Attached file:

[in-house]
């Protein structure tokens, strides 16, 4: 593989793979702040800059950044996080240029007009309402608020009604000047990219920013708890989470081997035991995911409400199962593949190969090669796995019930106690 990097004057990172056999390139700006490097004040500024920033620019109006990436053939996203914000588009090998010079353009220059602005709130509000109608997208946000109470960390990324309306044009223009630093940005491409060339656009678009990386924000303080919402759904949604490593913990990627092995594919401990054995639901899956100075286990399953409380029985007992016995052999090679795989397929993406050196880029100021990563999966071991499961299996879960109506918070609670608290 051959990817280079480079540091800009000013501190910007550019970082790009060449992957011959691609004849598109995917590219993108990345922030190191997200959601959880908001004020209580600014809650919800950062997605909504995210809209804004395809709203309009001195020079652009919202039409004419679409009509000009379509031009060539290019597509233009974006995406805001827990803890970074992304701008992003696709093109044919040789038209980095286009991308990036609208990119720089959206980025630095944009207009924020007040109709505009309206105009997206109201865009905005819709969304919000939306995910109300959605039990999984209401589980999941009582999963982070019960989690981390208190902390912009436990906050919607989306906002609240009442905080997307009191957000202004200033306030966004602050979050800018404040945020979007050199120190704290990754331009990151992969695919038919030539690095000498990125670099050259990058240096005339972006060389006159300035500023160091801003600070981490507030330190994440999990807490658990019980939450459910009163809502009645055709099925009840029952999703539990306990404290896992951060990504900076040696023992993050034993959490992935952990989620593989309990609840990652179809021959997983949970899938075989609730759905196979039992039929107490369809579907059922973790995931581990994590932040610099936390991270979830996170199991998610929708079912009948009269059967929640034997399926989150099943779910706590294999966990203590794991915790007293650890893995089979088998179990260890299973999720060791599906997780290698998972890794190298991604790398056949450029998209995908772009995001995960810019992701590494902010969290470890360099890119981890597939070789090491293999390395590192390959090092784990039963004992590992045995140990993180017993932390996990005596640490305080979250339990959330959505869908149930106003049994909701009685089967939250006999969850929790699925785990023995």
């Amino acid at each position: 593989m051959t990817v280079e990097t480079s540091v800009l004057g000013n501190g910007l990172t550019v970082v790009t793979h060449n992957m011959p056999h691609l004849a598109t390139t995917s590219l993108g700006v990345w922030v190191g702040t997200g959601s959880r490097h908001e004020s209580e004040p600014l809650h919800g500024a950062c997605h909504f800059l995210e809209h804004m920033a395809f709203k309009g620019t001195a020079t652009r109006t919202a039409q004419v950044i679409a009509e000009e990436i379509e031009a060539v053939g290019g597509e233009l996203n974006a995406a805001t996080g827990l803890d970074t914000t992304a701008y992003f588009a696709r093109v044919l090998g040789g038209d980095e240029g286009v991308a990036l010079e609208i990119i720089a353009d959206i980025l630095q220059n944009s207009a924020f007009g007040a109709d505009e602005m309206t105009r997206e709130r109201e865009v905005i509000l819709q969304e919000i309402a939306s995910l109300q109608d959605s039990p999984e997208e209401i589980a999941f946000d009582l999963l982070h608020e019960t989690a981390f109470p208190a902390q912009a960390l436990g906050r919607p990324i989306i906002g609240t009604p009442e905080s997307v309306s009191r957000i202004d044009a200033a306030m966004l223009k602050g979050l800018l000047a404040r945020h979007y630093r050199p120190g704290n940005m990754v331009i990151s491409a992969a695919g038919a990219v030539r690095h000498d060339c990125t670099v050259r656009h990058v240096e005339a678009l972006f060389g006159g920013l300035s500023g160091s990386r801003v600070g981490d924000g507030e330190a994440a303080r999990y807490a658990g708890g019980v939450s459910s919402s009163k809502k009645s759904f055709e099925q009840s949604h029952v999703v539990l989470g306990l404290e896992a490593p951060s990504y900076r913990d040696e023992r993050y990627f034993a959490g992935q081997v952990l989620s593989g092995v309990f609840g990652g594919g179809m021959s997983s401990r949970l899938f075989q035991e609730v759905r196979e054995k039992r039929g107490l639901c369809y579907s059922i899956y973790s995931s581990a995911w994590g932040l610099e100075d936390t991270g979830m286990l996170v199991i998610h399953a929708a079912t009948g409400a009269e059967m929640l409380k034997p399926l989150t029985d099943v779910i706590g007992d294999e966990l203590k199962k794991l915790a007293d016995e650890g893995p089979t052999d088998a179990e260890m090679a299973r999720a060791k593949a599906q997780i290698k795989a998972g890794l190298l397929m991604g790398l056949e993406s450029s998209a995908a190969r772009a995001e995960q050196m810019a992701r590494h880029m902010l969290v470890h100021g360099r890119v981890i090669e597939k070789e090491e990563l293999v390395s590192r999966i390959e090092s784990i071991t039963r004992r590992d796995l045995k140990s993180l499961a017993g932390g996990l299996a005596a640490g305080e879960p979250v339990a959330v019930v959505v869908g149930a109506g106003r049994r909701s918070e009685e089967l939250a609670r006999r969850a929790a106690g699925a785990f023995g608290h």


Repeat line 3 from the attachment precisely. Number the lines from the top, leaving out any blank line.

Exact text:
């Amino acid at each position: 593989m051959t990817v280079e990097t480079s540091v800009l004057g000013n501190g910007l990172t550019v970082v790009t793979h060449n992957m011959p056999h691609l004849a598109t390139t995917s590219l993108g700006v990345w922030v190191g702040t997200g959601s959880r490097h908001e004020s209580e004040p600014l809650h919800g500024a950062c997605h909504f800059l995210e809209h804004m920033a395809f709203k309009g620019t001195a020079t652009r109006t919202a039409q004419v950044i679409a009509e000009e990436i379509e031009a060539v053939g290019g597509e233009l996203n974006a995406a805001t996080g827990l803890d970074t914000t992304a701008y992003f588009a696709r093109v044919l090998g040789g038209d980095e240029g286009v991308a990036l010079e609208i990119i720089a353009d959206i980025l630095q220059n944009s207009a924020f007009g007040a109709d505009e602005m309206t105009r997206e709130r109201e865009v905005i509000l819709q969304e919000i309402a939306s995910l109300q109608d959605s039990p999984e997208e209401i589980a999941f946000d009582l999963l982070h608020e019960t989690a981390f109470p208190a902390q912009a960390l436990g906050r919607p990324i989306i906002g609240t009604p009442e905080s997307v309306s009191r957000i202004d044009a200033a306030m966004l223009k602050g979050l800018l000047a404040r945020h979007y630093r050199p120190g704290n940005m990754v331009i990151s491409a992969a695919g038919a990219v030539r690095h000498d060339c990125t670099v050259r656009h990058v240096e005339a678009l972006f060389g006159g920013l300035s500023g160091s990386r801003v600070g981490d924000g507030e330190a994440a303080r999990y807490a658990g708890g019980v939450s459910s919402s009163k809502k009645s759904f055709e099925q009840s949604h029952v999703v539990l989470g306990l404290e896992a490593p951060s990504y900076r913990d040696e023992r993050y990627f034993a959490g992935q081997v952990l989620s593989g092995v309990f609840g990652g594919g179809m021959s997983s401990r949970l899938f075989q035991e609730v759905r196979e054995k039992r039929g107490l639901c369809y579907s059922i899956y973790s995931s581990a995911w994590g932040l610099e100075d936390t991270g979830m286990l996170v199991i998610h399953a929708a079912t009948g409400a009269e059967m929640l409380k034997p399926l989150t029985d099943v779910i706590g007992d294999e966990l203590k199962k794991l915790a007293d016995e650890g893995p089979t052999d088998a179990e260890m090679a299973r999720a060791k593949a599906q997780i290698k795989a998972g890794l190298l397929m991604g790398l056949e993406s450029s998209a995908a190969r772009a995001e995960q050196m810019a992701r590494h880029m902010l969290v470890h100021g360099r890119v981890i090669e597939k070789e090491e990563l293999v390395s590192r999966i390959e090092s784990i071991t039963r004992r590992d796995l045995k140990s993180l499961a017993g932390g996990l299996a005596a640490g305080e879960p979250v339990a959330v019930v959505v869908g149930a109506g106003r049994r909701s918070e009685e089967l939250a609670r006999r969850a929790a106690g699925a785990f023995g608290h």